Egypt supports the Syrian people and has been consulting with the Syrian national opposition, said Minister of Foreign Affairs Sameh Shoukry on Tuesday. He added that Egypt is in close cooperation with the Syrian rebels.
In an interview with CNN, Shoukry said the Syrian regime led by President Bashar Al-Assad may potentially seize Aleppo; he added, however: “The Syrian opposition and the Syrian people deserve the opportunity to take matters into their own hands in a peaceful political process.”
Shoukry said Egypt is maintaining a close relationship with the UN envoy to Syria and filed a draft resolution with Spain and New Zealand to the United Nations security council, but was vetoed by Russia and China. This motion primarily aimed to put an end to the humanitarian crisis in Syria and help humanitarian aid access the entire country.
In another interview with PBS, the foreign minister said President Abdel Fattah Al-Sisi did not specify whether Egypt supports a particular political faction, nor had he referred to the Syrian regime when he spoke of Egypt’s stance on Syria. Al-Sisi said the national armies would be better off adhering to the responsibility of fighting terrorism in their countries, instead of relying on foreign intervention.
Shoukry’s statements on Egypt’s footing in the Syrian crisis contradict Al-Sisi’s, as the latter said in an interview with a Portuguese TV channel that Egypt supports the Syrian national army—affiliated to Al-Assad’s regime. This marks the first explicit support from Egypt to a specific political faction in Syria.
Al-Sisi’s support for the Syrian army came after tensions erupted with Saudi Arabia following Egypt’s vote in the UN security council in favour of the Russian draft resolution regarding peace in Syria. The vote sparked tension between Egypt and Saudi Arabia as the latter supports the rebels in Syria, while Russia is backing Al-Assad.
Mohammed Bassam Al-Malek, a member of the National Coalition for Syrian Revolutionary and Opposition Forces, told Daily News Egypt that the Egyptian stance on the Syrian crisis is the most balanced of other countries—including Russia and Iran, which support Al-Assad and his regime, leaving the opposition to be persecuted and killed by the Islamic State (IS).
Al-Malek added that Egypt’s draft resolution that was filed in the UN security council and vetoed by Russia and China was good and included key points that would help deliver necessary commodities to the Syrian people. He hopes that Egypt adheres to its stance regarding its support for the Syrian people and the opposition, further supporting the release of Syrian detainees, ending the siege, and calling for access of humanitarian aid.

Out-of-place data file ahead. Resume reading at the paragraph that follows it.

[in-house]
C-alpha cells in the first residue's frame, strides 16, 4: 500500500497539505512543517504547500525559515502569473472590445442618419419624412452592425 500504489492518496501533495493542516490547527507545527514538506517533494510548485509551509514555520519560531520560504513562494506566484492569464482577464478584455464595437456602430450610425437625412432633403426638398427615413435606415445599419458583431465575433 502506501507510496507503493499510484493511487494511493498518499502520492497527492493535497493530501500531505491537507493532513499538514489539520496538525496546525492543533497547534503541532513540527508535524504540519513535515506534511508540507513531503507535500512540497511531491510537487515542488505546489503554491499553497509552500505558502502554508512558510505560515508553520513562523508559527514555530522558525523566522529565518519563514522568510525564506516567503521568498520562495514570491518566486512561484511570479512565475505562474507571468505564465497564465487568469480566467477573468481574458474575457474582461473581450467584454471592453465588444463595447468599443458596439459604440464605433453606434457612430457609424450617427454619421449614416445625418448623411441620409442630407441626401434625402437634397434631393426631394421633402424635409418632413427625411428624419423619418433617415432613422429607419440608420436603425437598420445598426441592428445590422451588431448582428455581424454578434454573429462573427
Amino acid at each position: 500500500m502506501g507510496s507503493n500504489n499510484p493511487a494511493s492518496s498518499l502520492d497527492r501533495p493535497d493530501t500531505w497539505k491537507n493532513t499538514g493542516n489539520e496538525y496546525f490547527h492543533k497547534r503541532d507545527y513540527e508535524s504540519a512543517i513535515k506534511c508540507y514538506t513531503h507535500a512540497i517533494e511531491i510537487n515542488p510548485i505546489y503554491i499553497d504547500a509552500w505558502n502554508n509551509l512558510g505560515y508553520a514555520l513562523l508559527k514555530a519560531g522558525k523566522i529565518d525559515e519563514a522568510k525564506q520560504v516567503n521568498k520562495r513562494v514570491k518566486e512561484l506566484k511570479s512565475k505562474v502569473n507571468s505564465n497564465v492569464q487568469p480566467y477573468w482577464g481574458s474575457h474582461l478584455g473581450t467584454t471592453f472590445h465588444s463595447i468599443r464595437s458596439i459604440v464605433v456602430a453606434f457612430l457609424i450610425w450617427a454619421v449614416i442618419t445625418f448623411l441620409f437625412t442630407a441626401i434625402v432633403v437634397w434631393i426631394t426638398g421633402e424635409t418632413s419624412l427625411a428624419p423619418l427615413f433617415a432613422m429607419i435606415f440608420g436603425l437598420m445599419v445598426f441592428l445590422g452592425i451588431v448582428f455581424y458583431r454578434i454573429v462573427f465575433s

Concerning the claims of the Lebanese newspaper As-Safir, which reported that Egypt’s military is intervening in Syria to help Al-Assad, Al-Malek refuted the possibility of this being accurate.
In Shoukry’s interview with CNN, host Wolf Blitzer described the 30 June uprising as a “military coup” due to the ouster of former president Mohamed Morsi by the armed forces. Shoukry corrected Blitzer and told him that although the mass protests were protected by the armed forces, they were not organised by the military institution.
On president-elect Donald Trump’s statements regarding banning Muslims from entering the United States, Shoukry said “no discussion of that specific nature” took place in his meeting with vice president-elect Mike Pence. The minister said that any kind of racial profiling will not comply with the international community’s understanding of human rights; nonetheless, Shoukry said these matters are debated within societies and Egypt’s does not intervene in other countries’ domestic affairs.
Shoukry concluded his visit to Washington DC on Tuesday following a number of meetings on his last day with several members of congress and senators. According to a statement issued by the Ministry of Foreign Affairs, during these meetings Shoukry discussed the economic reform programme as well as Egypt’s desire to communicate with Trump’s new administration.
The foreign minister also discussed US aid to Egypt, saying that its continuation is paramount and should be increased due to the challenges Egypt is facing in combating terrorism. The US cut its military aid to Egypt following the mass protests in 2013 when the armed forces ousted Morsi; however, president Barack Obama restored it as the threat of IS grew in Sinai and other parts of the country.
In New York, Shoukry is scheduled to meet new UN secretary general António Guterres, and discuss Egypt’s stance on different regional and international issues in light of its current membership in the UN security council.
Shoukry’s visit to the US began last week; he met with several officials, including Pence and US secretary of state John Kerry. It was the first visit of an Egyptian official to the US since Trump won the presidential elections in November. Shoukry relayed a message from Al-Sisi to Pence and Trump, in which Al-Sisi emphasised the depth of bilateral relations between Egypt and the US and Egypt’s aspiration to enhance cooperation between the two countries.
Several analysts expect bilateral relations under Trump’s administration to improve, particularly as there is a similarity in vision regarding the current turmoil in the Middle East.